I want to make it quite clear that all what is written below is not my brainchild. This topic has already been raised, discussed, and published in the early 80s. I remember some first class information in “Model Aviation” magazine by Mrs. Al Rabe, Ted Fancher, and others. Alas these articles are no longer available. Magazines have a habit of disappearing in paper waste baskets or getting buried deeply in collectors’ cellars. What a shame! Such valuable knowledge shouldn’t get lost. Putting it on the Internet should be a good place to make it available for everybody. That’s how this story began.
There are many forces which act on our airplane while flying; some can easily be seen and/or felt. Some of them appear a little mystic and have to be explained in detail in order to understand and to handle them. I’ll try to explain “Gyroscopic Precession” ( GP from now on ) with the help of several sketches (you know - a picture is worth a thousand words; I hope the sketches will save me several hundred). Let’s start with the basic principle. A gyroscope is anything that’s spinning around, preferably fast. So our spinning prop is a gyroscope, too. For ease of imagination let’s see the spinning prop as a solid disc, and to simplify things we let the disc spin to the right, when seen from behind (see sketch at right).                  
The gyroscope follows two basic physical laws. 1) as long as it spins (fast) it will try hard to keep its position; that means it will keep the direction of its axis and hold it steadily (that’s why bike riding is so easy). 2) as soon as a force (say F1) tries to change the attitude of the axis - and thus our prop disc - the gyroscope creates another force (F2). This force works in the same direction, however 90 degrees later on the spinning object ( in our case the prop disc). One example of this process is shown in sketch 1.
        Let’s suppose we apply “UP” elevator for a loop or a square corner. The airplane moves it’s nose upward. The prop disc “feels” this as being “pulled” forward at the bottom! It (the gyroscope) creates another force which pulls forward, too. But since this new force acts 90 degrees later, it will act at the left side of the prop disc. So it will turn our airplane to the right because it works left of the center of gravity. Our airplane yaws to the right, out of the circle, thus increasing line tension for just as long as the airplane is turning upward. This is the reason we usually have better line tension on inside loops and corners.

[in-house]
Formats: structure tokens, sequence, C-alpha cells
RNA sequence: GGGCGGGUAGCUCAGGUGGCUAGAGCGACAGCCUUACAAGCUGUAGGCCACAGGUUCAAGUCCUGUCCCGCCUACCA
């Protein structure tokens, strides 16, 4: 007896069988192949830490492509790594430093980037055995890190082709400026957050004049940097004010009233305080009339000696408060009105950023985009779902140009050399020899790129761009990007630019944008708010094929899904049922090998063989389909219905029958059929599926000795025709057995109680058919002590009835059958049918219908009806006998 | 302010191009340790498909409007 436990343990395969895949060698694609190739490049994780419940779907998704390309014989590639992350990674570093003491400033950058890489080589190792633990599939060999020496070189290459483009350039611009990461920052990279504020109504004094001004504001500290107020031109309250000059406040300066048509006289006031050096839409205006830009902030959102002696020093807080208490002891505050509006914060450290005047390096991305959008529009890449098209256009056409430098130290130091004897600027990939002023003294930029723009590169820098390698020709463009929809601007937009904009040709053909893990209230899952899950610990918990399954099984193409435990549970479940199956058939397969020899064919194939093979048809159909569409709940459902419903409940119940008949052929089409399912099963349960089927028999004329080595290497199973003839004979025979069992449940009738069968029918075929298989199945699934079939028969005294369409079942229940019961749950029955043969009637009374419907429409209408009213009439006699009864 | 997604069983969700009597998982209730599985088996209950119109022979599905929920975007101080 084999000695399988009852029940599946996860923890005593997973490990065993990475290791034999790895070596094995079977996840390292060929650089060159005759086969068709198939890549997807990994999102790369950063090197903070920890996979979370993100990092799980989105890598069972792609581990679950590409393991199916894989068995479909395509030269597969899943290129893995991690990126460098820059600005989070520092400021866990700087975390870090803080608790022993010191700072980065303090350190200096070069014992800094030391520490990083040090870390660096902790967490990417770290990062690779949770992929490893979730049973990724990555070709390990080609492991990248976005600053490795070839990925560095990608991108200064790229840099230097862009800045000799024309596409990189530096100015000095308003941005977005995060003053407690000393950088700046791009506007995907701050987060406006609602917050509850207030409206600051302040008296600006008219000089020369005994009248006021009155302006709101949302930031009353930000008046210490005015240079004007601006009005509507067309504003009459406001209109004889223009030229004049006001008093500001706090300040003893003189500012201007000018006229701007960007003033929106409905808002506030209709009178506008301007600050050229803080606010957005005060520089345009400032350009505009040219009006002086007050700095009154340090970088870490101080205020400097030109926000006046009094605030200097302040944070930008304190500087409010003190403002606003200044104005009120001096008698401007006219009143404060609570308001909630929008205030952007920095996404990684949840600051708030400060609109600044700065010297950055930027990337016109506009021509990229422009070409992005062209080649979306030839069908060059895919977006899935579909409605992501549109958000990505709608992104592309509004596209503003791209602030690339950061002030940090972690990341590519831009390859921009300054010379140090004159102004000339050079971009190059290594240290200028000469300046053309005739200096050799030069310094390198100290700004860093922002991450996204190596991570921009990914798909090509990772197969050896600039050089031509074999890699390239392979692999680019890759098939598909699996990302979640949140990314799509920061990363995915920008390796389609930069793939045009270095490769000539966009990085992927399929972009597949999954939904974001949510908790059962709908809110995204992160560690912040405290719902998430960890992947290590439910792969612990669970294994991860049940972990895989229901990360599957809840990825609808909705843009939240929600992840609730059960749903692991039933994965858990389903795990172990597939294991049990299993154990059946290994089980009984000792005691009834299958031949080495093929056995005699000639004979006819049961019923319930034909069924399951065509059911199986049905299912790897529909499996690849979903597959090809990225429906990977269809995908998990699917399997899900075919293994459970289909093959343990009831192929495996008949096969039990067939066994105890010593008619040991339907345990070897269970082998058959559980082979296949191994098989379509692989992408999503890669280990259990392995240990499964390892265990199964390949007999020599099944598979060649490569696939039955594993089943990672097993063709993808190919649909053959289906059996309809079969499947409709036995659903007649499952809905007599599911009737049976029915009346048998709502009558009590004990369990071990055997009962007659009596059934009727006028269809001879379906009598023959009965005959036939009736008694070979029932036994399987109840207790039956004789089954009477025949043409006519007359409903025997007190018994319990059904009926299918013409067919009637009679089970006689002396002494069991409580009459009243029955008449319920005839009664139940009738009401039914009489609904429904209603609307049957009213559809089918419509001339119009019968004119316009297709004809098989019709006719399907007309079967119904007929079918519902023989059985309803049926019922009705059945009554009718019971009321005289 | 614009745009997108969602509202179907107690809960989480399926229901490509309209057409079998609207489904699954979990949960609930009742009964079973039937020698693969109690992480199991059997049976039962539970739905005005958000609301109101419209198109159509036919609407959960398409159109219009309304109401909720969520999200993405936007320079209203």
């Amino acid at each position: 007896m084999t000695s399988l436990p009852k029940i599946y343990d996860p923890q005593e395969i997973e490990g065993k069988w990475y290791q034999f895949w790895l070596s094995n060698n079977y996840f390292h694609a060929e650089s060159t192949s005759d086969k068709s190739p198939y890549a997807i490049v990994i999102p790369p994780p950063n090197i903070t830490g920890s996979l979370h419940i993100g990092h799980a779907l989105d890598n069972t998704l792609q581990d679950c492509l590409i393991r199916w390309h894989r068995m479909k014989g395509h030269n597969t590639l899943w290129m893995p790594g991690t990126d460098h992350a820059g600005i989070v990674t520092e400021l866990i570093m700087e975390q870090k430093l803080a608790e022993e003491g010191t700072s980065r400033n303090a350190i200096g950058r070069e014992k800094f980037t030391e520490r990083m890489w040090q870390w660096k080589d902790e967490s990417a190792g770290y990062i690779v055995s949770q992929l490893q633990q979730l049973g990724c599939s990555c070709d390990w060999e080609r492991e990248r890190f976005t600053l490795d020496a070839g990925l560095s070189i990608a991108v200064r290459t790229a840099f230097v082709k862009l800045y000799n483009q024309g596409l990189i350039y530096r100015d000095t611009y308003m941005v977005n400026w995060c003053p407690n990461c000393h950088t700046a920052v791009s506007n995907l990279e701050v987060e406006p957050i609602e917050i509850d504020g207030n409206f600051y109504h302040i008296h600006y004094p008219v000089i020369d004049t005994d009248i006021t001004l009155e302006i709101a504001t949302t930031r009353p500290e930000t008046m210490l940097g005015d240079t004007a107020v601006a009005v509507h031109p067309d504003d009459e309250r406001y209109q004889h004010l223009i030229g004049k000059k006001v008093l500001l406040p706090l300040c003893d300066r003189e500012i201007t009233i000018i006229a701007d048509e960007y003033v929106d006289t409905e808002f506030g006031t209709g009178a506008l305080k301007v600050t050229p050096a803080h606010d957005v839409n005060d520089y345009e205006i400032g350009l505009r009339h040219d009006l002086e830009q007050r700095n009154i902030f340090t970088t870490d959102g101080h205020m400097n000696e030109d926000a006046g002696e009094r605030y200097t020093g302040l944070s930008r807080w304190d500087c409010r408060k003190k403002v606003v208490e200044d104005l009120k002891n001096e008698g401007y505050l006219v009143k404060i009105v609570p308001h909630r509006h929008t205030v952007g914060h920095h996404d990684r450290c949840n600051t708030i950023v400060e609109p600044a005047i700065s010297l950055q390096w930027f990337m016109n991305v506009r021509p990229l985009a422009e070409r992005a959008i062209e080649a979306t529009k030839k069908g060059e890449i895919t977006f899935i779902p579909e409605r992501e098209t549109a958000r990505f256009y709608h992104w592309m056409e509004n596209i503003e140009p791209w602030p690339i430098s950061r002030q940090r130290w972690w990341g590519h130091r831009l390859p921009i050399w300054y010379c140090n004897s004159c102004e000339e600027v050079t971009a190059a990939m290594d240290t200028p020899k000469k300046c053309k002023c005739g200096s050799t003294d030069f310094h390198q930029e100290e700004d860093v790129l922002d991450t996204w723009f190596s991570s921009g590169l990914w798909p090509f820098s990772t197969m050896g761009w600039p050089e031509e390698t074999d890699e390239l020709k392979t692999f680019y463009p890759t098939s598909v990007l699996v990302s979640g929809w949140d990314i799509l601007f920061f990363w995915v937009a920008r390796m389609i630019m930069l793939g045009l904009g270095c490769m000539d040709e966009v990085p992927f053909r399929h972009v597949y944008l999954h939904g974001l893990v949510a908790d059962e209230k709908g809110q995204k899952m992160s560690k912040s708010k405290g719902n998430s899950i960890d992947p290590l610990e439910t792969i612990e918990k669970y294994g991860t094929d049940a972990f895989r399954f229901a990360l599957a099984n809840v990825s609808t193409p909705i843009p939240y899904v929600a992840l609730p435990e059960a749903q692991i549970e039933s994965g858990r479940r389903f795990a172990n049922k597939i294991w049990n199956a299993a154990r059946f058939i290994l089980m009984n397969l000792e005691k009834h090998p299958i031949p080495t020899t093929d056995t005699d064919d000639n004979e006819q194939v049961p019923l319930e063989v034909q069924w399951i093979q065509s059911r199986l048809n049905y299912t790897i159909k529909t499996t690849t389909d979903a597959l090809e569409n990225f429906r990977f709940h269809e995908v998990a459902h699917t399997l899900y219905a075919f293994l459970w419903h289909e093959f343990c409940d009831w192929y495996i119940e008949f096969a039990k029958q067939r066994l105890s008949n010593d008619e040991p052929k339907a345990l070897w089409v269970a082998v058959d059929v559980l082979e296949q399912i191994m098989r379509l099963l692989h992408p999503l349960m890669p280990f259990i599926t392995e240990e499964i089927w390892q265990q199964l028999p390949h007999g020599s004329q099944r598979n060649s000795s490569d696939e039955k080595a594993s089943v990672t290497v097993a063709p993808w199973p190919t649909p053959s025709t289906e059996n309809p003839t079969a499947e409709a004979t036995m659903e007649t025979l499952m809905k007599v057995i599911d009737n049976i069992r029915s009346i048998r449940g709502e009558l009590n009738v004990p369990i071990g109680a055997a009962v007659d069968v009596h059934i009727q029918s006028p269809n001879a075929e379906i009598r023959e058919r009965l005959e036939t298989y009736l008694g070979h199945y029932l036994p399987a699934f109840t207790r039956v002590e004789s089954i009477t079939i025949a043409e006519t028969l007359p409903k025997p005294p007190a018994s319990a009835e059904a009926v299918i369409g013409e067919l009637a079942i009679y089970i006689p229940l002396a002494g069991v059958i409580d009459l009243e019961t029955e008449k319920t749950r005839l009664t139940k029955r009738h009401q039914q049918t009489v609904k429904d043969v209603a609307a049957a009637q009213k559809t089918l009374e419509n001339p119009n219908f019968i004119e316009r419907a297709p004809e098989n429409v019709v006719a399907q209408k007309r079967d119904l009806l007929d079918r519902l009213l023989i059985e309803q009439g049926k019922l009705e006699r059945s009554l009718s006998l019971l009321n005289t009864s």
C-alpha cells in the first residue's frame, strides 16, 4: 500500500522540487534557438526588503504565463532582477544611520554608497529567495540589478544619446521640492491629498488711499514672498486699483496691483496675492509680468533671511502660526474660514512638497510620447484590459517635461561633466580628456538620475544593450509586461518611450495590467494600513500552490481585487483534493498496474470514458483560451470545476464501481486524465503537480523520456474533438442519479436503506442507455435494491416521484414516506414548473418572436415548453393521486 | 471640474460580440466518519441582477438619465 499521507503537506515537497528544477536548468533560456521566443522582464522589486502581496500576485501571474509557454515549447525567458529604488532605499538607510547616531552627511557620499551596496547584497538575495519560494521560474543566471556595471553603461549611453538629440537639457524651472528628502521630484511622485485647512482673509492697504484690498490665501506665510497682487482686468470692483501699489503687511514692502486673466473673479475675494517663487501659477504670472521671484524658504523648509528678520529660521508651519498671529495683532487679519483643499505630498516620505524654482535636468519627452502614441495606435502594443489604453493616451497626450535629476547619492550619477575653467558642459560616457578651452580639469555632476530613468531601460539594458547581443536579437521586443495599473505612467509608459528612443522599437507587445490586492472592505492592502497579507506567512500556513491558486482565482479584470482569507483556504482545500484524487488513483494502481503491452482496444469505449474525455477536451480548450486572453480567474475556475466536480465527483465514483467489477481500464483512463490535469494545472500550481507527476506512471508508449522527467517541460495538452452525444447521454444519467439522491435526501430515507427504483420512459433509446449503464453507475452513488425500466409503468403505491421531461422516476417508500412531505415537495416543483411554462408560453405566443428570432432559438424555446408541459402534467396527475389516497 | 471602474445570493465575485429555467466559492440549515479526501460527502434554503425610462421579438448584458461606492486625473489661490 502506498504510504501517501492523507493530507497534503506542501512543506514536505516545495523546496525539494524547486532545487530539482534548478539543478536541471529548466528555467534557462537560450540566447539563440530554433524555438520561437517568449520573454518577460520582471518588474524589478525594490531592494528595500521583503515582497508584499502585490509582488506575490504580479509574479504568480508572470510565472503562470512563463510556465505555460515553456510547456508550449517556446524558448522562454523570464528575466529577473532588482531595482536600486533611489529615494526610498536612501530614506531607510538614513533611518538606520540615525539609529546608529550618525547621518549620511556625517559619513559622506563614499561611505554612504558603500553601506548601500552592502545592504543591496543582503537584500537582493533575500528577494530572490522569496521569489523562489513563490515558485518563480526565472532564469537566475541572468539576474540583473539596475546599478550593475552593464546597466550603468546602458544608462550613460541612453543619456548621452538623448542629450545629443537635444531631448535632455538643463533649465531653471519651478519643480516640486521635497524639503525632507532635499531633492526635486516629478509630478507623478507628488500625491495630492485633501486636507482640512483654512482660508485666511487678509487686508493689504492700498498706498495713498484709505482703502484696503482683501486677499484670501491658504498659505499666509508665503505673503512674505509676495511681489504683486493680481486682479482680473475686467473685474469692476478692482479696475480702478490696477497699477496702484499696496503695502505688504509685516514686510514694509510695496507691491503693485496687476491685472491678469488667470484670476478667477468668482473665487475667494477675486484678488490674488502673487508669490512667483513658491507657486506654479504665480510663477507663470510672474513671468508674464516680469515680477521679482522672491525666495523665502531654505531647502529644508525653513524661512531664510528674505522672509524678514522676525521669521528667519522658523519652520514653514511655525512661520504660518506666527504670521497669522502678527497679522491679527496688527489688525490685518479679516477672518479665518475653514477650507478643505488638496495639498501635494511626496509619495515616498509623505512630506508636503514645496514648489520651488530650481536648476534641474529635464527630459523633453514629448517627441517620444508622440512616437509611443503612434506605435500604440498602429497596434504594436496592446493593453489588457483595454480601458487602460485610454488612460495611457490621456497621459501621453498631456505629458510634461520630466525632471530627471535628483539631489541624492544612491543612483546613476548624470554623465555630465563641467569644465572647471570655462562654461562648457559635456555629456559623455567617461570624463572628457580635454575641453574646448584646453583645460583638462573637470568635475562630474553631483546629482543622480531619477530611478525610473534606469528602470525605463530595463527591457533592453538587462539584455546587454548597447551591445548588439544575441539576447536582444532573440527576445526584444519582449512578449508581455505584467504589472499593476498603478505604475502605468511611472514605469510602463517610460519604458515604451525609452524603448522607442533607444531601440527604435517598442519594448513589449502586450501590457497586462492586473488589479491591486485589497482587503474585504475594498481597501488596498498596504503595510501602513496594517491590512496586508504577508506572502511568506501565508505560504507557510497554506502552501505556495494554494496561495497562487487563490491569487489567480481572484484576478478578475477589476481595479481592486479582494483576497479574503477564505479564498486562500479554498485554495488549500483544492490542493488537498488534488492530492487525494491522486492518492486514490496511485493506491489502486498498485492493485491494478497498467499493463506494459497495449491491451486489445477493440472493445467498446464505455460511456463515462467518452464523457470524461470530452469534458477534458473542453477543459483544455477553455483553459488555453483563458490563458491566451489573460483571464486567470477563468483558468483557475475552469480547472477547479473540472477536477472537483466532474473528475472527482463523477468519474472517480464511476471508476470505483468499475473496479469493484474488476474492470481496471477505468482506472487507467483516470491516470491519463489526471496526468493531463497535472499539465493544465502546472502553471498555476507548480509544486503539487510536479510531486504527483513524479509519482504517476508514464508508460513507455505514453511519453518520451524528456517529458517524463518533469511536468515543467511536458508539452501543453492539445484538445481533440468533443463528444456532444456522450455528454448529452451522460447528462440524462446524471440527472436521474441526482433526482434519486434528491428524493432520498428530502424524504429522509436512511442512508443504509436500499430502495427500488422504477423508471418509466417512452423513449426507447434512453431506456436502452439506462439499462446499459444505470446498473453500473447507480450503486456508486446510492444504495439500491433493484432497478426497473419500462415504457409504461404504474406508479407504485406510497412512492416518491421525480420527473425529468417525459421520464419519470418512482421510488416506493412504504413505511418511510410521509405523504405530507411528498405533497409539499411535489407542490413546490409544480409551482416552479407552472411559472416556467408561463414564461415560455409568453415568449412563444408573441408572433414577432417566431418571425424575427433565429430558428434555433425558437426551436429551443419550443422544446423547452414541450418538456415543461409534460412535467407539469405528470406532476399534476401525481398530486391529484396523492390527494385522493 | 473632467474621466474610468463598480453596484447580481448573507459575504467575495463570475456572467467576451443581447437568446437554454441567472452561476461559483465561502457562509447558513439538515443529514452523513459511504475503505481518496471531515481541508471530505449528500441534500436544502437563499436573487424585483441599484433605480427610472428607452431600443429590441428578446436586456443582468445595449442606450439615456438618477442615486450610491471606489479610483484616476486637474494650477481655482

If all this sounds a little mystic I recommend to run a test. Take a strong power drill and hold it in your hand, not too tight. Switch it on and let it run. Now quickly move the drill and turn it upwards. Instantly you will see and feel that the drill moves not only upwards, but also to the right. Actually with a strong motor you will not be able to hold the drill steadily, means straight! You’ll be surprised how strong this force is.
Of course the same thing will happen the other way round when we apply a force at the opposite side of the gyroscope (prop disc). Sketch 2 shows what happens when we apply “DOWN” elevator. The newly created Force 2 pulls the right side of the prop disc forward, thus turning our airplane to the left and into the circle. This is why we usually have less line tension in outside loops and squares. (sketch 2)      
I might add that not all airplanes suffer heavily from this behavior. Depending on the particular airplane there may be design features which minimize the effects of GP. I’m sure that the choice of prop ( weight and diameter) is partly responsible and should have an influence on the effect.
                  Now forces cannot be applied to the top or bottom of the prop disc only. We also have the right and left side of the disc. In most cases our airplanes fly counter clockwise. Which means that they are forced to fly in a left turn. This in turn means that we apply a force at the right side of the prop disc. Automatically a force is created 90 degrees later in the direction of rotation - and that’s at the bottom of the disc. This force tries to turn the nose of the airplane upwards - our airplane tries to climb (see sketch). Of course the opposite happens when we fly inverted - our airplane wants to dive. The effect may be very small and we have learned to compensate for this automatically. Nevertheless some pilots feel that they want to “trim” their designs right on the building board and add some engine downthrust and/or positive incidence to the stab. On existing airplanes a touch of “down elevator” might help. - - -
I’ve always been amazed seeing little kids playing with their “gyroscope toys”. Some heavy strokes with the top knob brings this funny UFO into high revolutions. I was fascinated to see that this object really could stand vertical instead of falling down. When rotational speed goes slow, it seems to fall - but not really: first it leans to one side, then to the side 90 degrees later, then again 90 degrees later etc. etc. The gyroscope begins to reel like a drunken UFO in a graceful dance until finally all energy is used up and the gyroscope lays down softly. GP in action - wonderful!
    Little did I know that I would have to deal with these forces later in my (modeling) life.